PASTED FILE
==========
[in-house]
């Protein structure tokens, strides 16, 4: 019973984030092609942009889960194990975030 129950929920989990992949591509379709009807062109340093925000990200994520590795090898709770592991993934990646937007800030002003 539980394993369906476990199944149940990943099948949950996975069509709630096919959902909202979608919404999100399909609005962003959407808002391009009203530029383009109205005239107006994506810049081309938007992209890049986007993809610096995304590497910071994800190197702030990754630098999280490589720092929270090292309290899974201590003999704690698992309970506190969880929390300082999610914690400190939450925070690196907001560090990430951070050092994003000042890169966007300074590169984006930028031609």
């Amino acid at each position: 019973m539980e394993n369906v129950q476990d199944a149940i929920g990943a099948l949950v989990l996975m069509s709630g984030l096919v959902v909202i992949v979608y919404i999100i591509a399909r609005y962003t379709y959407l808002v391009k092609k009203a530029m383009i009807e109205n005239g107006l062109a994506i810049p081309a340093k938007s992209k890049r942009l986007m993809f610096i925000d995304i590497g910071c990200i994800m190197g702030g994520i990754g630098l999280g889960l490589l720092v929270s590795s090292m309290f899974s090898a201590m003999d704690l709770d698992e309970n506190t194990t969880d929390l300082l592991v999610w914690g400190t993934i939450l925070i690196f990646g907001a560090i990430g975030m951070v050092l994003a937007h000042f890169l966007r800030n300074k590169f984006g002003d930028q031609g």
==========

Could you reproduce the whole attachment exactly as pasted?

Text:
[in-house]
């Protein structure tokens, strides 16, 4: 019973984030092609942009889960194990975030 129950929920989990992949591509379709009807062109340093925000990200994520590795090898709770592991993934990646937007800030002003 539980394993369906476990199944149940990943099948949950996975069509709630096919959902909202979608919404999100399909609005962003959407808002391009009203530029383009109205005239107006994506810049081309938007992209890049986007993809610096995304590497910071994800190197702030990754630098999280490589720092929270090292309290899974201590003999704690698992309970506190969880929390300082999610914690400190939450925070690196907001560090990430951070050092994003000042890169966007300074590169984006930028031609």
């Amino acid at each position: 019973m539980e394993n369906v129950q476990d199944a149940i929920g990943a099948l949950v989990l996975m069509s709630g984030l096919v959902v909202i992949v979608y919404i999100i591509a399909r609005y962003t379709y959407l808002v391009k092609k009203a530029m383009i009807e109205n005239g107006l062109a994506i810049p081309a340093k938007s992209k890049r942009l986007m993809f610096i925000d995304i590497g910071c990200i994800m190197g702030g994520i990754g630098l999280g889960l490589l720092v929270s590795s090292m309290f899974s090898a201590m003999d704690l709770d698992e309970n506190t194990t969880d929390l300082l592991v999610w914690g400190t993934i939450l925070i690196f990646g907001a560090i990430g975030m951070v050092l994003a937007h000042f890169l966007r800030n300074k590169f984006g002003d930028q031609g």